In 2016, the Food and Agriculture Organization of the United Nations (FAO) reported that 90% of all wild fish populations were either ‘fully fished’ or ‘over-fished’. For example, the United States West Coast sardine population is down by 95% since 2006. To make matters worse, about a fifth of all wild-caught fish are pulverised and fed back to farmed fish, pigs and chicken, adding another unnecessary layer of stupidity to the complex web of cruelty and waste that underpins all the meat industries.

Speaking of waste, consider this. It takes between three and five tonnes of small pelagic fish, such as anchovies, to produce one tonne of farmed salmon or trout, and twelve to twenty tonnes to produce one tonne of factory-fed pigs! The fish farming industry claim that salmon are very efficient at putting on weight because they only need be fed 1.2 tonnes of ‘food’ in order to obtain a weight gain of one tonne. What they don’t say is that the 1.2 tonnes of oily pellets they feed to the fish take up to five tonnes of pelagic fish to produce!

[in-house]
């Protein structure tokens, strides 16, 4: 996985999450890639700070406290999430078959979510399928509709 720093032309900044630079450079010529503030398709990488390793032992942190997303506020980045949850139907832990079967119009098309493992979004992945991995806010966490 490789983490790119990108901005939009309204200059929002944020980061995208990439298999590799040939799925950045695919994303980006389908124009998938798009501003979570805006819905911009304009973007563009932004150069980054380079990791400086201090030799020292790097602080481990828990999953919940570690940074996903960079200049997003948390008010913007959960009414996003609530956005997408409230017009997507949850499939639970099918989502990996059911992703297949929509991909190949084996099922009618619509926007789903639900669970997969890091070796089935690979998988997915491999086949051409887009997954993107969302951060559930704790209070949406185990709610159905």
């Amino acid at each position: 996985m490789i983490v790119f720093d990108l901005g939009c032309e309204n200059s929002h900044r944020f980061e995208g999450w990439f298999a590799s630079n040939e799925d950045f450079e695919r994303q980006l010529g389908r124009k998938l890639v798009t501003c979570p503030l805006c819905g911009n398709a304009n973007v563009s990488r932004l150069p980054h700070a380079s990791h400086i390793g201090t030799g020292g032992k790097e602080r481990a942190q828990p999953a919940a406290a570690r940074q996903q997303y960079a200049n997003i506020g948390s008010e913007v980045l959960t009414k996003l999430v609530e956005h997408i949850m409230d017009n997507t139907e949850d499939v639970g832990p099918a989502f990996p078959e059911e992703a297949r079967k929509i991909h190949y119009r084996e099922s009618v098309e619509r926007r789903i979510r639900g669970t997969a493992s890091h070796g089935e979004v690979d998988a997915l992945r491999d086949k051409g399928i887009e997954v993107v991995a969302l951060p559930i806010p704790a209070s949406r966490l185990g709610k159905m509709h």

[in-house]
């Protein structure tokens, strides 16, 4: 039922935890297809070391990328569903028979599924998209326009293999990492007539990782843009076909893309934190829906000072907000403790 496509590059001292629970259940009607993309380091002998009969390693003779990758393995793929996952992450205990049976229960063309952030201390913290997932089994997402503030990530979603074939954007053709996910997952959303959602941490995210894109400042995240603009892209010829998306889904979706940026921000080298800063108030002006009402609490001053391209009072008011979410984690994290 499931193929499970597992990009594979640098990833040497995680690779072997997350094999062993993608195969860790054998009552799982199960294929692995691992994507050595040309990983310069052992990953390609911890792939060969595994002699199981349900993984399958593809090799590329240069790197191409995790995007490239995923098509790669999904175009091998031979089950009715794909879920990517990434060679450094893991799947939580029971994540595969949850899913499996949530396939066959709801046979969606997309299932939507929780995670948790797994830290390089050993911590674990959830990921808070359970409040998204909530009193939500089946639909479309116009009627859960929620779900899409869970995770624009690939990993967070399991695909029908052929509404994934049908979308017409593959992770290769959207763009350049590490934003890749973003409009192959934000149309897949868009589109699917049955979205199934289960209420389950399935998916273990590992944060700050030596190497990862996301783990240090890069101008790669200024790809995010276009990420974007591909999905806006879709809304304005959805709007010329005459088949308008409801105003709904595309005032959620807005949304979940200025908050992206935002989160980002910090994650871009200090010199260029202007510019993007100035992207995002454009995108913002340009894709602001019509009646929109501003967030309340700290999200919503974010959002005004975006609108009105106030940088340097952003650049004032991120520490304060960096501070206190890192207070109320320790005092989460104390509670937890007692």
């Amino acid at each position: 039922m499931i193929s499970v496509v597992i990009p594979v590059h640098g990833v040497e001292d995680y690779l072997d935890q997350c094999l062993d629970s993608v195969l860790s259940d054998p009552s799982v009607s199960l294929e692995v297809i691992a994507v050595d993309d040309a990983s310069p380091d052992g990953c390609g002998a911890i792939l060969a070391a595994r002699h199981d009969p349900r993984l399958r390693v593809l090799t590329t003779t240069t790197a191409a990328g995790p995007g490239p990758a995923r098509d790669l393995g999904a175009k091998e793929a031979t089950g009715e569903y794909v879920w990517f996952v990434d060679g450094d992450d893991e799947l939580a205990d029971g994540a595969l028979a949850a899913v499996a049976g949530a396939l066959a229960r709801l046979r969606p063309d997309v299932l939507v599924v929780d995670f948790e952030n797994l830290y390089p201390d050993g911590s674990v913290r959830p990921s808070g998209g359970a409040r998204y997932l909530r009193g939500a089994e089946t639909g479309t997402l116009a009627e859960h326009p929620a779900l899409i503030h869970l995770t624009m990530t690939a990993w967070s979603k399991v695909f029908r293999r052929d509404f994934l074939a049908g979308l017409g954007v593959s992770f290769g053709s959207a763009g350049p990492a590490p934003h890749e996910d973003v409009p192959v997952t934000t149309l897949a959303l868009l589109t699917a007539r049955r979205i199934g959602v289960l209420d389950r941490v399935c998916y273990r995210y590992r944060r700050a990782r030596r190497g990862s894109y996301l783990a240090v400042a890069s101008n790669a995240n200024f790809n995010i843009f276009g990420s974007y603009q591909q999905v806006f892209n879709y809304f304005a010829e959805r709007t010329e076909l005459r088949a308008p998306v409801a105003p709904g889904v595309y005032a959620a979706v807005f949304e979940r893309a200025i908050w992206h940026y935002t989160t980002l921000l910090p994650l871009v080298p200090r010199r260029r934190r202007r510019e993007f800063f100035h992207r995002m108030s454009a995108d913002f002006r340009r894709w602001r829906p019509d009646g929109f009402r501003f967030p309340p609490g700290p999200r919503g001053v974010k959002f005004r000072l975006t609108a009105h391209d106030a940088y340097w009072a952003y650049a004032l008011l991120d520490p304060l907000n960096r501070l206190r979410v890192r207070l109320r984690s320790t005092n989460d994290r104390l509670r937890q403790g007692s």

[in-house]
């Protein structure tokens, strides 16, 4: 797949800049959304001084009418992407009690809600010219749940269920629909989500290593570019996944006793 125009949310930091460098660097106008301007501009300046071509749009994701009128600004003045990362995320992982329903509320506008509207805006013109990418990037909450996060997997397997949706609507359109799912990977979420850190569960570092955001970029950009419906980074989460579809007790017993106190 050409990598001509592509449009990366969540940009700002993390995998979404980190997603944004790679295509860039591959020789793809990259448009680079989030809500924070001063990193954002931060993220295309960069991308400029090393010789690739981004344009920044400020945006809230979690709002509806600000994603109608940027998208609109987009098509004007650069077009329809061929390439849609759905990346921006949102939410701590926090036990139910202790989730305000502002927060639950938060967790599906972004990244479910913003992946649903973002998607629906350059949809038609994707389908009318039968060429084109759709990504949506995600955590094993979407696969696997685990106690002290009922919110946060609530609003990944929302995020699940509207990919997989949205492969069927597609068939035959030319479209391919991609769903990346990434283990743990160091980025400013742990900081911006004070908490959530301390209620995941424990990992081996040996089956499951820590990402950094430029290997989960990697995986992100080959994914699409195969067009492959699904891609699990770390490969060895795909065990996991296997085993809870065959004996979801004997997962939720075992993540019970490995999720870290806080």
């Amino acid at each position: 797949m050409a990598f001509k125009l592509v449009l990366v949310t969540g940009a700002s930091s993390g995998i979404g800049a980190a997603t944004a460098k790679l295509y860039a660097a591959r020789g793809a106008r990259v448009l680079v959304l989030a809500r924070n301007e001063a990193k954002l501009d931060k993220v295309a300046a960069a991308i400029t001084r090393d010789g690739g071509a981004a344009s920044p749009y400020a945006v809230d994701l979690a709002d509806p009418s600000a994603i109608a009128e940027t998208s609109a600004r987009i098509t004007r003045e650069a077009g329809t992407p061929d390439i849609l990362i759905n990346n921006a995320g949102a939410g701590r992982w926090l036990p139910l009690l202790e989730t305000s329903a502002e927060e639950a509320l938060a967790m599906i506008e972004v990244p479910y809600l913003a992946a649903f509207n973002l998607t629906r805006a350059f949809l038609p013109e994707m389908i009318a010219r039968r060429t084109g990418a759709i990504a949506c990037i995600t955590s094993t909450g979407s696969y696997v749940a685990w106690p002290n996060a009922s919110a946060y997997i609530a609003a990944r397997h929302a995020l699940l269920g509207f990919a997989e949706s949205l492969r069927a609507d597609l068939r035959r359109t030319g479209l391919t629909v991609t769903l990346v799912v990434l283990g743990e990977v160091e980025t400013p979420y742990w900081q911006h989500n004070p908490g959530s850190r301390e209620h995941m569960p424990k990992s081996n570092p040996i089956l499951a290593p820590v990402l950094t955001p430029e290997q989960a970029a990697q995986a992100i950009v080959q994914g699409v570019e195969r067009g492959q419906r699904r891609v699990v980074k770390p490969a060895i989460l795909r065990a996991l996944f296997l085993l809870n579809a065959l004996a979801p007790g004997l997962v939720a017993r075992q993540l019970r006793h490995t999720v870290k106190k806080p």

This is incredibly inefficient, and so absurdly unsustainable that you have to wonder who dreamt it up. Even as the industry now moves towards feeding farmed fish more canola oil and ‘by-product’ from land-based livestock, which may include skin, bone, blood, plasma, hooves, horns, feathers, offal and gelatin—30% of their feed still comes from fish pellets. How can we be surprised that wild fisheries globally continue to collapse if this is an accepted business model? xxxvi In addition, uneaten food and fish faeces build up on the sea floor beneath fish farms, altering the chemistry of the sea bed and reducing water oxygen levels. This can be a particularly serious problem when fish farming is carried out in shallow harbours that are not well flushed, as they often are not, leading to mass fish deaths and degradation of the whole ecosystem.